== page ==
It is time you share the whisper!

All photo credits to NASA and ALSJ
The truth about image AS11-40-5863/69
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Apollo 11 compilation ALSJ
 
If the Apollo photos of the moon have been faked one of the first questions that comes to mind is what can we see in these pictures that indicates that this is the case and how difficult are these signs to spot? This story will show you that even the Apollo historical archive has trouble sorting fact from fiction. In October 2012 we found a compilation image that was displayed in the Apollo Lunar Surface Journal (ALSJ). According the caption accompanying the picture (on the 5th of October 2012) the compilation was composed of Apollo 11 mission photos AS11-40-5863 to 69, as well as AS11-44-6576 for the top antenna. It will not take you more than a minute to work out that it is impossible to create the compilation image as it was shown in the ALSJ using these pictures. We contacted the chief editor of the ALSJ and informed him of our concern. We also contacted Ed Hengeveld, the person who created the image, and asked him how he made it. The following are the answers we got from Ed Hengeveld.
 
Questions AwE130:
I'm investigating AS11-40-5863-69, for a project I'm doing. First I would like to tell you that I am not 100% sure about the Apollo moon landings and I am trying to find answers to the questions I have. I would like to ask you if you can tell me how you created this mosaic? I would like to ask you what image you used for the light source on the right top and how you created the left bottom corner part. According the ALSJ you used AS11-40-5863 to 5869 plus 6567.*
 
Answer Ed Hengeveld:
"I have little to add to the explanation on the ALSJ, except that the 'sun' is a Photoshop effect that I placed approximately where the sun would be in the sky. I don't remember exactly what I used for the bottom left, but I know I copied little parts of lunar surface from other areas of the photo, like a puzzle, to fill in the blanks. It was not meant to create a scientifically correct photo, but to combine the images into an artistically pleasing result. So please don't waste your time comparing details on the lunar surface with other photos, because these may actually belong in a different spot. I hope this answers your question."
As we noticed that the top antenna of the image could not have been from the Apollo 11 mission we did reply with another question, as the ALSJ caption did tell that the top antenna was from the Apollo 11 mission.
 
Question AwE130:
I have one more question as an ALSJ contributor sent me an email. He told me that the top antenna was from an image of Apollo 14. I assumed that it was taken from AS11-44-6576. What is the correct answer?*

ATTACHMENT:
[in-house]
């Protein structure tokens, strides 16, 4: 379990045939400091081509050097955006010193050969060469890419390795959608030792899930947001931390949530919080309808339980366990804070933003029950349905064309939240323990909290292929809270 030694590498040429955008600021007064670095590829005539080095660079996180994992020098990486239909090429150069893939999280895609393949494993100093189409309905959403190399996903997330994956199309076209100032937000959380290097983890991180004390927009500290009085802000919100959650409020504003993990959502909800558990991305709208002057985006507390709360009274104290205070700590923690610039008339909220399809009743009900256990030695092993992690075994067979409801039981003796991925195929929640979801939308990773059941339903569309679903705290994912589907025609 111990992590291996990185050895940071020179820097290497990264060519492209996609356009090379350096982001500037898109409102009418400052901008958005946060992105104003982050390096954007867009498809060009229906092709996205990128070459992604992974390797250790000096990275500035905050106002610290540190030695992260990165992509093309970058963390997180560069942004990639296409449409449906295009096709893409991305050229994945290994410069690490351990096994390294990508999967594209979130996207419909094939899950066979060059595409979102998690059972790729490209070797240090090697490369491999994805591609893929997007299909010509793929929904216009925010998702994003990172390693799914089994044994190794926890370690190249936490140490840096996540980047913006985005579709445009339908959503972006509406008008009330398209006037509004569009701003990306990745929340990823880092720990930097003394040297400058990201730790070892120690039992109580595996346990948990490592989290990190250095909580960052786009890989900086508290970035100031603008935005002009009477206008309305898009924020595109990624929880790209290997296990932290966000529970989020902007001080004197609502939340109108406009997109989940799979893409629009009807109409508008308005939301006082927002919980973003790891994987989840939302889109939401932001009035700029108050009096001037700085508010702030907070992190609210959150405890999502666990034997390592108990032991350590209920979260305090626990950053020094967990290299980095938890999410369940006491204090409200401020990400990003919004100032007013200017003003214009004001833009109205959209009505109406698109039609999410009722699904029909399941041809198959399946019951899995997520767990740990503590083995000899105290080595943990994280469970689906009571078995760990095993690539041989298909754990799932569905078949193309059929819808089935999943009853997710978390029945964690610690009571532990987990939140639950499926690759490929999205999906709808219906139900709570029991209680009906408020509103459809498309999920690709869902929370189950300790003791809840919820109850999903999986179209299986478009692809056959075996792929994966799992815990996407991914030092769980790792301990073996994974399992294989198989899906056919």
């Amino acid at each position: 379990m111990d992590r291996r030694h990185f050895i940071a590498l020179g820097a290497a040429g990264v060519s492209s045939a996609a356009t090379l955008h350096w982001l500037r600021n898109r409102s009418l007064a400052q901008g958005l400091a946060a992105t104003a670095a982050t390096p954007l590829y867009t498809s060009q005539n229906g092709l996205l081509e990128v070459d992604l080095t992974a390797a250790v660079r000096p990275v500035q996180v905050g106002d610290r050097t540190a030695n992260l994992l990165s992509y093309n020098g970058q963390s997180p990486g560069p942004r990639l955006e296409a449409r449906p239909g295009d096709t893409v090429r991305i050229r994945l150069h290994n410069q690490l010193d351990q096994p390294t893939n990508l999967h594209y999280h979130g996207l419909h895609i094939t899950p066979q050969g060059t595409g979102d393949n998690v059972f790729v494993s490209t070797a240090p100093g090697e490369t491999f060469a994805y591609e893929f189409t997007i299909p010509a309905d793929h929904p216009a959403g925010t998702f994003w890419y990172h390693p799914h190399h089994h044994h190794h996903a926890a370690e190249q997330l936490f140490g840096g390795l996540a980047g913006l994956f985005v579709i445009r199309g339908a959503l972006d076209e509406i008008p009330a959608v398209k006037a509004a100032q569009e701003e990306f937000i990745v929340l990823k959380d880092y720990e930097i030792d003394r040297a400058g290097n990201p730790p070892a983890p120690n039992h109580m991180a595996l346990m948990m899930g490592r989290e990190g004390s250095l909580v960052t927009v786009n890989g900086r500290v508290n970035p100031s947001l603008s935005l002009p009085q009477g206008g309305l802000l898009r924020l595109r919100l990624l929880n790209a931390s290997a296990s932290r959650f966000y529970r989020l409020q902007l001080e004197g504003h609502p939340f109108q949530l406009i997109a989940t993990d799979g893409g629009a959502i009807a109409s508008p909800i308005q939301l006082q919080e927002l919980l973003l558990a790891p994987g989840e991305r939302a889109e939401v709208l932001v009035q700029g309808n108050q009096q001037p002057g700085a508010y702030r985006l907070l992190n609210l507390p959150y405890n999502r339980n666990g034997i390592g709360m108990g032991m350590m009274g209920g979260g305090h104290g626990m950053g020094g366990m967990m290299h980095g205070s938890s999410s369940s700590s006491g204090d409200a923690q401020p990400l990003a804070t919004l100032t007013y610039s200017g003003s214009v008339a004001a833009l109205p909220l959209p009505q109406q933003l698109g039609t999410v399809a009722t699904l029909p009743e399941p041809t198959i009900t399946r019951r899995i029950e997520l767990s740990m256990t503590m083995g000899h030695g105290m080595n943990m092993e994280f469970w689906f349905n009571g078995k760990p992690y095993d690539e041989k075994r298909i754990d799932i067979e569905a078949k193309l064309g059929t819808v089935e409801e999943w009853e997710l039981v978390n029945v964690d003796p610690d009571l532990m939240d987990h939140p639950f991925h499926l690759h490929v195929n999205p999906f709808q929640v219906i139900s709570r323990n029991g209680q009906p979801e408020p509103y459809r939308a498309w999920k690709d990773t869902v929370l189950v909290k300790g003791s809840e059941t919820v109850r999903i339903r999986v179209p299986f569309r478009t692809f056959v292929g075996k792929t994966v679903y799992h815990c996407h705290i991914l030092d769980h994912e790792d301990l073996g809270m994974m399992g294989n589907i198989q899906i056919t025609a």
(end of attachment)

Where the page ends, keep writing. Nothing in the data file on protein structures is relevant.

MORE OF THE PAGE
Answer Ed Hengeveld:
"If I remember correctly the antenna was taken from a photo of another mission (could be Apollo 14), because I could not find an Apollo 11 photo that I could use for it." In the last email we thanked him and asked if we would be allowed to share the information.
 
Question AwE130:
Do you mind if we share this information?
 
Answer Ed Hengeveld:
"I have no objections if you share what I have told you with others. I have seen before that my Photoshopped photo was used as an argument that the landings never happened. If I had realized that it would be used for that purpose, I would never have published it."
 
 
What does this image show us and why is it important?
If the Apollo photos on the moon are faked than this is how they did it. Fact and fiction are mixed and it is hard to tell what is real or not. We will just give you one example. When you look at the the ALSJ caption and take the images that should make up the compilation you will notice that there is no image that will show the landing pad without the feet of Buzz Aldrin. Only image AS11-40-5869 shows the landing pad with Buzz's feet on it. In the compilation the feet of Buzz mysteriously disappear.
 
Buzz's feet on the moon.
In the email from Mr Hengeveld we were told that he used bits and pieces and put them together like a puzzle. This must also have been done with the feet of Buzz Aldrin. Even the ALSJ has problems it seems to see the difference between a historical composition image and photoshopped artistic representation. We advised the ALSJ chief editor to move the image to the artistic representation part of the historical archive and they did this shortly after we shared our information. However they seem to have trouble informing visitors of our findings. The top antenna was found to be from Apollo 17 and not from Apollo 11 as the ALSJ originally stated. This was corrected somewhere in early 2013. However, still today the reader is not informed about the photoshopped "sun"or where Buzz's feet went. We found this Apollo 12 mission image of the sun that looks quite similar. Could this be the reason the ALSJ does not inform the reader of the photoshopped sun in the Apollo 11 compilation image? Maybe, but what the artistic representation does show is that it very easy to trick even the leading historical archive ALSJ with misleading images. The Apollo 12 sun image and the photoshopped sun in the Ed hengeveld compilation look almost the same. 
 

 

* Small grammatical corrections made.
Link to the ALSJ where we get credited for our finding, go to 1 November 2012. Note that they also say they changed the Apollo 11 antenna to Apollo 17 on that date this was not the case it was done early 2013. You can simply use archive.org to check our claim.